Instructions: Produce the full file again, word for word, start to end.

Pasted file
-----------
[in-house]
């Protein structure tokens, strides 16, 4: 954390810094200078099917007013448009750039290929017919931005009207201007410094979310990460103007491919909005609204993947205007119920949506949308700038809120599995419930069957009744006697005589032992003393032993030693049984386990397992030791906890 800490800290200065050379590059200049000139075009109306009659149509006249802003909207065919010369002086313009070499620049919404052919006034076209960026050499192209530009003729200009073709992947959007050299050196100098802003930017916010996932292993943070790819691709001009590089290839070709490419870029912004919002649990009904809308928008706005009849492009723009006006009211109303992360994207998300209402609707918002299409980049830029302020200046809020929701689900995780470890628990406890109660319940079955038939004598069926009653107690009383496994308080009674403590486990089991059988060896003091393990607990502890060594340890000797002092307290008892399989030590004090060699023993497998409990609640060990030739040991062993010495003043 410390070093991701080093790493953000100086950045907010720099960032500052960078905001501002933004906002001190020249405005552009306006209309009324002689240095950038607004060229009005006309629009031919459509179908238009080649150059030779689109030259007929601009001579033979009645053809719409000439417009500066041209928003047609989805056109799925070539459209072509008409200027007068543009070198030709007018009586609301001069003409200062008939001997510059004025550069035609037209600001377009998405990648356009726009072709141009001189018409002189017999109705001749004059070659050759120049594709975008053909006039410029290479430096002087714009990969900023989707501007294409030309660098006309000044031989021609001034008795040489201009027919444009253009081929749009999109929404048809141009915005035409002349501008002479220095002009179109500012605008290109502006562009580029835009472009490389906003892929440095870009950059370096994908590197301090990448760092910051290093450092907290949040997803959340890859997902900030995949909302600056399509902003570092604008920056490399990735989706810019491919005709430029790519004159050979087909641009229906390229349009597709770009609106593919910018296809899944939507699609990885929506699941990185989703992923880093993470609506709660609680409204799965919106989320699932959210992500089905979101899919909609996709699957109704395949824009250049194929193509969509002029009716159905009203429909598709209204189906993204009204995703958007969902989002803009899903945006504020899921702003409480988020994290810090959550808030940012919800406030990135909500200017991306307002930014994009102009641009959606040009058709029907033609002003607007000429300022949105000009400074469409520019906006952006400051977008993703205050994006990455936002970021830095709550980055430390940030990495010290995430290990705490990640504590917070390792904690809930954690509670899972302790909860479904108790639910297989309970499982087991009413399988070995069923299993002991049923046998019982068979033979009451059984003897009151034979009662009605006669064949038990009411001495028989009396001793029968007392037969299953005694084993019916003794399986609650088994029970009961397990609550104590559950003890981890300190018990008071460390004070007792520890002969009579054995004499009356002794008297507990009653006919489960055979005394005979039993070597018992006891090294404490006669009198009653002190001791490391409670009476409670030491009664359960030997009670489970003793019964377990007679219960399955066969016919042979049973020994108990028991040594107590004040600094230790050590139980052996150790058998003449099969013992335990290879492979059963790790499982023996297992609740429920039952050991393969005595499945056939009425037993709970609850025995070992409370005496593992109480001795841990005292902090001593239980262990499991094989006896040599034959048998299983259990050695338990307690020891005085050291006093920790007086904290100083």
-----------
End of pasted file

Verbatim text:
[in-house]
């Protein structure tokens, strides 16, 4: 954390810094200078099917007013448009750039290929017919931005009207201007410094979310990460103007491919909005609204993947205007119920949506949308700038809120599995419930069957009744006697005589032992003393032993030693049984386990397992030791906890 800490800290200065050379590059200049000139075009109306009659149509006249802003909207065919010369002086313009070499620049919404052919006034076209960026050499192209530009003729200009073709992947959007050299050196100098802003930017916010996932292993943070790819691709001009590089290839070709490419870029912004919002649990009904809308928008706005009849492009723009006006009211109303992360994207998300209402609707918002299409980049830029302020200046809020929701689900995780470890628990406890109660319940079955038939004598069926009653107690009383496994308080009674403590486990089991059988060896003091393990607990502890060594340890000797002092307290008892399989030590004090060699023993497998409990609640060990030739040991062993010495003043 410390070093991701080093790493953000100086950045907010720099960032500052960078905001501002933004906002001190020249405005552009306006209309009324002689240095950038607004060229009005006309629009031919459509179908238009080649150059030779689109030259007929601009001579033979009645053809719409000439417009500066041209928003047609989805056109799925070539459209072509008409200027007068543009070198030709007018009586609301001069003409200062008939001997510059004025550069035609037209600001377009998405990648356009726009072709141009001189018409002189017999109705001749004059070659050759120049594709975008053909006039410029290479430096002087714009990969900023989707501007294409030309660098006309000044031989021609001034008795040489201009027919444009253009081929749009999109929404048809141009915005035409002349501008002479220095002009179109500012605008290109502006562009580029835009472009490389906003892929440095870009950059370096994908590197301090990448760092910051290093450092907290949040997803959340890859997902900030995949909302600056399509902003570092604008920056490399990735989706810019491919005709430029790519004159050979087909641009229906390229349009597709770009609106593919910018296809899944939507699609990885929506699941990185989703992923880093993470609506709660609680409204799965919106989320699932959210992500089905979101899919909609996709699957109704395949824009250049194929193509969509002029009716159905009203429909598709209204189906993204009204995703958007969902989002803009899903945006504020899921702003409480988020994290810090959550808030940012919800406030990135909500200017991306307002930014994009102009641009959606040009058709029907033609002003607007000429300022949105000009400074469409520019906006952006400051977008993703205050994006990455936002970021830095709550980055430390940030990495010290995430290990705490990640504590917070390792904690809930954690509670899972302790909860479904108790639910297989309970499982087991009413399988070995069923299993002991049923046998019982068979033979009451059984003897009151034979009662009605006669064949038990009411001495028989009396001793029968007392037969299953005694084993019916003794399986609650088994029970009961397990609550104590559950003890981890300190018990008071460390004070007792520890002969009579054995004499009356002794008297507990009653006919489960055979005394005979039993070597018992006891090294404490006669009198009653002190001791490391409670009476409670030491009664359960030997009670489970003793019964377990007679219960399955066969016919042979049973020994108990028991040594107590004040600094230790050590139980052996150790058998003449099969013992335990290879492979059963790790499982023996297992609740429920039952050991393969005595499945056939009425037993709970609850025995070992409370005496593992109480001795841990005292902090001593239980262990499991094989006896040599034959048998299983259990050695338990307690020891005085050291006093920790007086904290100083």